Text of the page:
Posted by Peter on Monday, October 5, 2009 at 9:01pm.
When you're breaking down the square root in the quadratic formula into several parts say it was the originally the square root of 80 so you break it down to square root of 4 and square root of 20would the results be added or multiplyed? Because I know when you further break this down you get 2, the square root of five and the square root of four. Would you add the two 2's, or multiply them? And is there a +/ sign in front of each coefficient or is it just in front of the ACTUAL square root, not the broken down parts of the square root? Thank you so much for clarifying this!

Algebra  Reiny, Monday, October 5, 2009 at 9:22pm
You probably have a something like this
(? ± √80)/??
so when you "break down" the √80 you would look for the largest perfect square which divides into 80. That would be 16
so √80 = √16 x √5
= 4√5 , which means 4 times the square root of 5
when you put that back into the formula expression you would of course keep the ±
get used to checking your work with a calculator.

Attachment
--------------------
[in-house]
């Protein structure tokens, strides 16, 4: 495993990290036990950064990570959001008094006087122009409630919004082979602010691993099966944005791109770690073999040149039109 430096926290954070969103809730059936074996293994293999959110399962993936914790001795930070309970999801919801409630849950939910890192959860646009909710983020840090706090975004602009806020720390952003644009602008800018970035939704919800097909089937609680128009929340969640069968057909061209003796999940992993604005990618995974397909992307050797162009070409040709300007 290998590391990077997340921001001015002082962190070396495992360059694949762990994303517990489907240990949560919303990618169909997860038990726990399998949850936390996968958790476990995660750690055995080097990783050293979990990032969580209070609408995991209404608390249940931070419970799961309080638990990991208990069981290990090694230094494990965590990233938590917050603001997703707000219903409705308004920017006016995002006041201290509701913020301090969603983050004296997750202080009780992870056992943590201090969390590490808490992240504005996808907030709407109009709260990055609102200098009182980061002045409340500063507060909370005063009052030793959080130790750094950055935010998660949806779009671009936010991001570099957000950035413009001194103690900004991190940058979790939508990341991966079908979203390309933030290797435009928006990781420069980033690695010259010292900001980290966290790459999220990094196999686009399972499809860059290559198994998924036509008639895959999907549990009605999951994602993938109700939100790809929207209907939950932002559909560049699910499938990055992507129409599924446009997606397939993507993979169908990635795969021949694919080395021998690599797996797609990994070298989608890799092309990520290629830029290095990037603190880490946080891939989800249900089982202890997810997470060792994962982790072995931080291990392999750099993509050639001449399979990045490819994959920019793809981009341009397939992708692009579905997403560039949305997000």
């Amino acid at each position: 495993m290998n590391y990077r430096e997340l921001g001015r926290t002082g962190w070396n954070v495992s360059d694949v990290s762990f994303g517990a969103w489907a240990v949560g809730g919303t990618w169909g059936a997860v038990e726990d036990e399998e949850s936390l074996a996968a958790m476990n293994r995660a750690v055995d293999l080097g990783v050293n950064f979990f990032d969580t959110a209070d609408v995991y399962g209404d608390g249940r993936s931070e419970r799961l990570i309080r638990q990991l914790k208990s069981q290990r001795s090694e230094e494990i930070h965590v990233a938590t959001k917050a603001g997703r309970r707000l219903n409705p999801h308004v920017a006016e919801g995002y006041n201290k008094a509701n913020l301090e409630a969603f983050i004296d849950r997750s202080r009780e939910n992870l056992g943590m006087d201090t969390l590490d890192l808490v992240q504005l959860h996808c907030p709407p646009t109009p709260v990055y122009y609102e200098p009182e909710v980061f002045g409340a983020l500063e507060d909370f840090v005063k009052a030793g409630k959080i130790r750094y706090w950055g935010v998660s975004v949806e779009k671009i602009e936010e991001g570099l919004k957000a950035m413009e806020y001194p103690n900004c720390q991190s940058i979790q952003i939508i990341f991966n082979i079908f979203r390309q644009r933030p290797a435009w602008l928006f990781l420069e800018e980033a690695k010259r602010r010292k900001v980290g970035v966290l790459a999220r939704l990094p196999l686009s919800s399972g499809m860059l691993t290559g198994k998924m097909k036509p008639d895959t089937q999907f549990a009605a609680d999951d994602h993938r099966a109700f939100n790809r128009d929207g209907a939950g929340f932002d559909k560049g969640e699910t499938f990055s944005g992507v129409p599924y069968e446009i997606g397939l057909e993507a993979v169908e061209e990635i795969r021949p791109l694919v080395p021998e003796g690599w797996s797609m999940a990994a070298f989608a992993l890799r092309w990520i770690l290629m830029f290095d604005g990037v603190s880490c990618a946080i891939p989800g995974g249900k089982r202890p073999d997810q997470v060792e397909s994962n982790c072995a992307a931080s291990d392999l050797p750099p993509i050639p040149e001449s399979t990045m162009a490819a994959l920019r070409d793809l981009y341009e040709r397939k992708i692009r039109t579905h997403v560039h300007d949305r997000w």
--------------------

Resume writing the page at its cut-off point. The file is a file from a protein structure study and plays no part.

find √80 and note its decimal answer
now find √5 , then multiply that by 4
You should get the same answer correct to about 8 decimal places, if not, you made a mistake.
Answer This Question
Related Questions
 Algebra  Use the quadratic formula to solve the equation. Give exact answers: ...
 Algebra  Rationalize each expression by building perfect nth root factors for ...
 Algebra  69: 16x^2+8x3. I inserted this into the quadratic formula and got 8...
 Math simplifying mixed radicals  Please help me simplify these following mixed ...
 Math  Just need some help... Directions: Multiply or raise to the power as ...
 Math  What is the square root of 12? 3.464 Well, that's true, but you could ...
 algebra  Which shows the expressions in the order they would appear on a number...
 Math ~CHECK MY ANSWER~  1) Which of these is a rational number? a. Pi b. Square...
 math  1) Which of these is a rational number? a. Pi b. Square root 3 ****** c. ...
 Algebra  I used an online math site, to explain quadratic equations. But the ...
More Related Questions